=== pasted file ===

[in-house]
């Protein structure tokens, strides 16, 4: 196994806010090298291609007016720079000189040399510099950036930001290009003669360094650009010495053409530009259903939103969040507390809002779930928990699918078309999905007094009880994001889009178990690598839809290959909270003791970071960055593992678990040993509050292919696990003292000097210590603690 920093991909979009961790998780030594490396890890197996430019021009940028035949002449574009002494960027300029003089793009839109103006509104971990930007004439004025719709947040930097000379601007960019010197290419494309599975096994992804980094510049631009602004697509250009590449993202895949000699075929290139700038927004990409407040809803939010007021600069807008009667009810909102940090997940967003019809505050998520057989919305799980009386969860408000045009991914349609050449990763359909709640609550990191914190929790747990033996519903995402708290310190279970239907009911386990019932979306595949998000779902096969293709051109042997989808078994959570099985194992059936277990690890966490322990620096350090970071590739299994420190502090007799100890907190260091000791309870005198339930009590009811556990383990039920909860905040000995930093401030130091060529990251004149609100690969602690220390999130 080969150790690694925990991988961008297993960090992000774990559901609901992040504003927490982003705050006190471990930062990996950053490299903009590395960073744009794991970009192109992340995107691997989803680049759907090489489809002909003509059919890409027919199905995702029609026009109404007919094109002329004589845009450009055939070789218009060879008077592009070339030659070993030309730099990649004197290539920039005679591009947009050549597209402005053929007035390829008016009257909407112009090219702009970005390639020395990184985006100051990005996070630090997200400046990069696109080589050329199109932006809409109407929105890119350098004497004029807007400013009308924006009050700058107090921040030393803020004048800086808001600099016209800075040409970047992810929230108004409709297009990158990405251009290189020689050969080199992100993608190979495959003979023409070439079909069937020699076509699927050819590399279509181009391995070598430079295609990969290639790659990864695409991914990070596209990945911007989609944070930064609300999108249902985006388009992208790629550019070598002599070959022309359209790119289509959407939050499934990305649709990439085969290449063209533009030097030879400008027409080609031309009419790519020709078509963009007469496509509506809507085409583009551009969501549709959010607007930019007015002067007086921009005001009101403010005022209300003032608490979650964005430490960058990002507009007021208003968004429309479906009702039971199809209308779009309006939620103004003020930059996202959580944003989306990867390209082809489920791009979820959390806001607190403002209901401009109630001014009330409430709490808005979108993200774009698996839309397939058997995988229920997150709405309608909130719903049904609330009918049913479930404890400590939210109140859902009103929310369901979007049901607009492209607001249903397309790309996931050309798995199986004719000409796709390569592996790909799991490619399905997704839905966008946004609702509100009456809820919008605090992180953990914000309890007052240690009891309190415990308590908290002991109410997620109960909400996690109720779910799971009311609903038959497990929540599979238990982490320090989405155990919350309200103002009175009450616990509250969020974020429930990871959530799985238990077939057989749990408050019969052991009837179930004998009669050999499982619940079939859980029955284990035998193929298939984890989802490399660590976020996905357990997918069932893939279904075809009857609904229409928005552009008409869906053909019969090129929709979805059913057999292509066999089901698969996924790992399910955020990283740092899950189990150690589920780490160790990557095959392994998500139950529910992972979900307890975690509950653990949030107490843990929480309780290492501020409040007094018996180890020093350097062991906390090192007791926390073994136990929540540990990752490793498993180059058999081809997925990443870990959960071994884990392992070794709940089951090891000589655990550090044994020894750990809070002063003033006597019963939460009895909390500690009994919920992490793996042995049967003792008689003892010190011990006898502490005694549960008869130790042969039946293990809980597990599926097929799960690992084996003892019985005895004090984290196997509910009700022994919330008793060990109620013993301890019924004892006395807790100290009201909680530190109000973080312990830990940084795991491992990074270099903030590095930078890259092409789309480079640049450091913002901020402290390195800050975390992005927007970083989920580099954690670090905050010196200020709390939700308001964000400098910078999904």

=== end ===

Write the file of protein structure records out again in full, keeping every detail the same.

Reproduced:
[in-house]
């Protein structure tokens, strides 16, 4: 196994806010090298291609007016720079000189040399510099950036930001290009003669360094650009010495053409530009259903939103969040507390809002779930928990699918078309999905007094009880994001889009178990690598839809290959909270003791970071960055593992678990040993509050292919696990003292000097210590603690 920093991909979009961790998780030594490396890890197996430019021009940028035949002449574009002494960027300029003089793009839109103006509104971990930007004439004025719709947040930097000379601007960019010197290419494309599975096994992804980094510049631009602004697509250009590449993202895949000699075929290139700038927004990409407040809803939010007021600069807008009667009810909102940090997940967003019809505050998520057989919305799980009386969860408000045009991914349609050449990763359909709640609550990191914190929790747990033996519903995402708290310190279970239907009911386990019932979306595949998000779902096969293709051109042997989808078994959570099985194992059936277990690890966490322990620096350090970071590739299994420190502090007799100890907190260091000791309870005198339930009590009811556990383990039920909860905040000995930093401030130091060529990251004149609100690969602690220390999130 080969150790690694925990991988961008297993960090992000774990559901609901992040504003927490982003705050006190471990930062990996950053490299903009590395960073744009794991970009192109992340995107691997989803680049759907090489489809002909003509059919890409027919199905995702029609026009109404007919094109002329004589845009450009055939070789218009060879008077592009070339030659070993030309730099990649004197290539920039005679591009947009050549597209402005053929007035390829008016009257909407112009090219702009970005390639020395990184985006100051990005996070630090997200400046990069696109080589050329199109932006809409109407929105890119350098004497004029807007400013009308924006009050700058107090921040030393803020004048800086808001600099016209800075040409970047992810929230108004409709297009990158990405251009290189020689050969080199992100993608190979495959003979023409070439079909069937020699076509699927050819590399279509181009391995070598430079295609990969290639790659990864695409991914990070596209990945911007989609944070930064609300999108249902985006388009992208790629550019070598002599070959022309359209790119289509959407939050499934990305649709990439085969290449063209533009030097030879400008027409080609031309009419790519020709078509963009007469496509509506809507085409583009551009969501549709959010607007930019007015002067007086921009005001009101403010005022209300003032608490979650964005430490960058990002507009007021208003968004429309479906009702039971199809209308779009309006939620103004003020930059996202959580944003989306990867390209082809489920791009979820959390806001607190403002209901401009109630001014009330409430709490808005979108993200774009698996839309397939058997995988229920997150709405309608909130719903049904609330009918049913479930404890400590939210109140859902009103929310369901979007049901607009492209607001249903397309790309996931050309798995199986004719000409796709390569592996790909799991490619399905997704839905966008946004609702509100009456809820919008605090992180953990914000309890007052240690009891309190415990308590908290002991109410997620109960909400996690109720779910799971009311609903038959497990929540599979238990982490320090989405155990919350309200103002009175009450616990509250969020974020429930990871959530799985238990077939057989749990408050019969052991009837179930004998009669050999499982619940079939859980029955284990035998193929298939984890989802490399660590976020996905357990997918069932893939279904075809009857609904229409928005552009008409869906053909019969090129929709979805059913057999292509066999089901698969996924790992399910955020990283740092899950189990150690589920780490160790990557095959392994998500139950529910992972979900307890975690509950653990949030107490843990929480309780290492501020409040007094018996180890020093350097062991906390090192007791926390073994136990929540540990990752490793498993180059058999081809997925990443870990959960071994884990392992070794709940089951090891000589655990550090044994020894750990809070002063003033006597019963939460009895909390500690009994919920992490793996042995049967003792008689003892010190011990006898502490005694549960008869130790042969039946293990809980597990599926097929799960690992084996003892019985005895004090984290196997509910009700022994919330008793060990109620013993301890019924004892006395807790100290009201909680530190109000973080312990830990940084795991491992990074270099903030590095930078890259092409789309480079640049450091913002901020402290390195800050975390992005927007970083989920580099954690670090905050010196200020709390939700308001964000400098910078999904």